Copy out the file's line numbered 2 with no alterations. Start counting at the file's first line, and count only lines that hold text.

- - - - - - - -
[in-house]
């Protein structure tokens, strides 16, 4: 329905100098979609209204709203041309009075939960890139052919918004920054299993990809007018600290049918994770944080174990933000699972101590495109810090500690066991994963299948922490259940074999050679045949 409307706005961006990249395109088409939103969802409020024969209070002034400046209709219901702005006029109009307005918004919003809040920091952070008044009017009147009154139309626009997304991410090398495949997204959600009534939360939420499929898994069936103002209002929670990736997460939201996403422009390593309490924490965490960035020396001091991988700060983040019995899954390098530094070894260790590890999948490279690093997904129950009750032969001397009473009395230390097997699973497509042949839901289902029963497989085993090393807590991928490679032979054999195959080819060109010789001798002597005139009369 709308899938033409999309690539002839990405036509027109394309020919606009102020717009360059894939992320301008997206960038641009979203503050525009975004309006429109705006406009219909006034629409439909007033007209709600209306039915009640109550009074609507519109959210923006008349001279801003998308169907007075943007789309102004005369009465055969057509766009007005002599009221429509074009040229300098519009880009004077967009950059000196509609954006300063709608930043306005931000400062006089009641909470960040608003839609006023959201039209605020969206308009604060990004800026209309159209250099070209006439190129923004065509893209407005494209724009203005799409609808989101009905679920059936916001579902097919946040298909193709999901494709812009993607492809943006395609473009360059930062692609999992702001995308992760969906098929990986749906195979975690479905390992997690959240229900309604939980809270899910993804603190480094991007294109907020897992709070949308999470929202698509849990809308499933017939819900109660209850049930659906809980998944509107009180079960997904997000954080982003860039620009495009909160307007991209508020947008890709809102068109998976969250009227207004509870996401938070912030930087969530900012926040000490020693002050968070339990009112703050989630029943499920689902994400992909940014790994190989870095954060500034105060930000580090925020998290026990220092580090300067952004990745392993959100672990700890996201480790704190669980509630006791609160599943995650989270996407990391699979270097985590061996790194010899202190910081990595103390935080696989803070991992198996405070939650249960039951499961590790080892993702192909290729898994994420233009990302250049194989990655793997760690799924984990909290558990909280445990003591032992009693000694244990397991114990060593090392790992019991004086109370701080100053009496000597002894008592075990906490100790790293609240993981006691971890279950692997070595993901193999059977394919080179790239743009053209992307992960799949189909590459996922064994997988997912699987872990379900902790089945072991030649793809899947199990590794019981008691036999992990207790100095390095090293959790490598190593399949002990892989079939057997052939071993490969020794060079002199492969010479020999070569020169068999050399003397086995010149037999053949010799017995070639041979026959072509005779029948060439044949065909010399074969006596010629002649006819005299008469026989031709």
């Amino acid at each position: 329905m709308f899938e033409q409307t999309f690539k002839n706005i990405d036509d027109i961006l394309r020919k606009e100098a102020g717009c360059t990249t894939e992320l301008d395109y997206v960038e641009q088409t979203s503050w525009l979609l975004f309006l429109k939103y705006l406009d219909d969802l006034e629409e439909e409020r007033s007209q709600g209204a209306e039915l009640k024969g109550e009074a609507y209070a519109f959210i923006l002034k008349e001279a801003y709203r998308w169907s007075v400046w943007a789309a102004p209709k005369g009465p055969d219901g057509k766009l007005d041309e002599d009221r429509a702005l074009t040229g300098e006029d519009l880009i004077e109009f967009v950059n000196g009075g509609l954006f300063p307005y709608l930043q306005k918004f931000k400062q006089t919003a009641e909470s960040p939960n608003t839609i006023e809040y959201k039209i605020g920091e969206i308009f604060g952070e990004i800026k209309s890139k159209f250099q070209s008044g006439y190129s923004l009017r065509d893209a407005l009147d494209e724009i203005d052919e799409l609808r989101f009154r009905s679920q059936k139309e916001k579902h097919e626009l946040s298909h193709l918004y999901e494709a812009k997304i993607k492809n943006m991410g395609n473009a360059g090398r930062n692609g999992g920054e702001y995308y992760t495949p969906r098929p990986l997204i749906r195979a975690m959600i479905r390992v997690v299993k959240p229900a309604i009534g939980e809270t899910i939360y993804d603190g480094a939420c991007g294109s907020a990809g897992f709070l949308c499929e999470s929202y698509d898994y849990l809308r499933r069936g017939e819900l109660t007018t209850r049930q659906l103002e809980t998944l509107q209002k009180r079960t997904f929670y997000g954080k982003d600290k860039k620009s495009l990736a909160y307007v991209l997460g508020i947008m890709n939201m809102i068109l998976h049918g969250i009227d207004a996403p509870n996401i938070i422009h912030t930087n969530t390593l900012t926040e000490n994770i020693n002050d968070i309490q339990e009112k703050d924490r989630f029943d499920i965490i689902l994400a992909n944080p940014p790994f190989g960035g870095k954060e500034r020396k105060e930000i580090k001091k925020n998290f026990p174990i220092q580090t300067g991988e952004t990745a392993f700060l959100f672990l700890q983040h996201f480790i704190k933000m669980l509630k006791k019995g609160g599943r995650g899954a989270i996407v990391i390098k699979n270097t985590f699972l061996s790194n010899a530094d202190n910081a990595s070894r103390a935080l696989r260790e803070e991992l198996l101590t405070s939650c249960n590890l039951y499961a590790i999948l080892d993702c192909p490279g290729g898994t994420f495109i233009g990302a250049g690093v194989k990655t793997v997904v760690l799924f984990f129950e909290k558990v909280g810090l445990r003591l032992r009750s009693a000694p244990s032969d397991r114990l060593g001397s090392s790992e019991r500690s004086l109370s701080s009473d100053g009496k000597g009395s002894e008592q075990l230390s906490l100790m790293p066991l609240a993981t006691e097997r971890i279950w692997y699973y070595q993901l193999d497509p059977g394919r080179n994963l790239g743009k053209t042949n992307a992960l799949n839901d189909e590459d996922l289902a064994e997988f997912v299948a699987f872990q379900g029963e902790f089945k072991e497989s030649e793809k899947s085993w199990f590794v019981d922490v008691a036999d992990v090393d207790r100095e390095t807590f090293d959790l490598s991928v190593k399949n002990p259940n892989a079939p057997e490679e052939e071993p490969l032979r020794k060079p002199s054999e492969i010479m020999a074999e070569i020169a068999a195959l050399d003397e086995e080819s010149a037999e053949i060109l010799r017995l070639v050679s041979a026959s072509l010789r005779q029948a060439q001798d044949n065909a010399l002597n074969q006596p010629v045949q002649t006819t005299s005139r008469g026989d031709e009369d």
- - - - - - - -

């Protein structure tokens, strides 16, 4: 329905100098979609209204709203041309009075939960890139052919918004920054299993990809007018600290049918994770944080174990933000699972101590495109810090500690066991994963299948922490259940074999050679045949 409307706005961006990249395109088409939103969802409020024969209070002034400046209709219901702005006029109009307005918004919003809040920091952070008044009017009147009154139309626009997304991410090398495949997204959600009534939360939420499929898994069936103002209002929670990736997460939201996403422009390593309490924490965490960035020396001091991988700060983040019995899954390098530094070894260790590890999948490279690093997904129950009750032969001397009473009395230390097997699973497509042949839901289902029963497989085993090393807590991928490679032979054999195959080819060109010789001798002597005139009369 709308899938033409999309690539002839990405036509027109394309020919606009102020717009360059894939992320301008997206960038641009979203503050525009975004309006429109705006406009219909006034629409439909007033007209709600209306039915009640109550009074609507519109959210923006008349001279801003998308169907007075943007789309102004005369009465055969057509766009007005002599009221429509074009040229300098519009880009004077967009950059000196509609954006300063709608930043306005931000400062006089009641909470960040608003839609006023959201039209605020969206308009604060990004800026209309159209250099070209006439190129923004065509893209407005494209724009203005799409609808989101009905679920059936916001579902097919946040298909193709999901494709812009993607492809943006395609473009360059930062692609999992702001995308992760969906098929990986749906195979975690479905390992997690959240229900309604939980809270899910993804603190480094991007294109907020897992709070949308999470929202698509849990809308499933017939819900109660209850049930659906809980998944509107009180079960997904997000954080982003860039620009495009909160307007991209508020947008890709809102068109998976969250009227207004509870996401938070912030930087969530900012926040000490020693002050968070339990009112703050989630029943499920689902994400992909940014790994190989870095954060500034105060930000580090925020998290026990220092580090300067952004990745392993959100672990700890996201480790704190669980509630006791609160599943995650989270996407990391699979270097985590061996790194010899202190910081990595103390935080696989803070991992198996405070939650249960039951499961590790080892993702192909290729898994994420233009990302250049194989990655793997760690799924984990909290558990909280445990003591032992009693000694244990397991114990060593090392790992019991004086109370701080100053009496000597002894008592075990906490100790790293609240993981006691971890279950692997070595993901193999059977394919080179790239743009053209992307992960799949189909590459996922064994997988997912699987872990379900902790089945072991030649793809899947199990590794019981008691036999992990207790100095390095090293959790490598190593399949002990892989079939057997052939071993490969020794060079002199492969010479020999070569020169068999050399003397086995010149037999053949010799017995070639041979026959072509005779029948060439044949065909010399074969006596010629002649006819005299008469026989031709």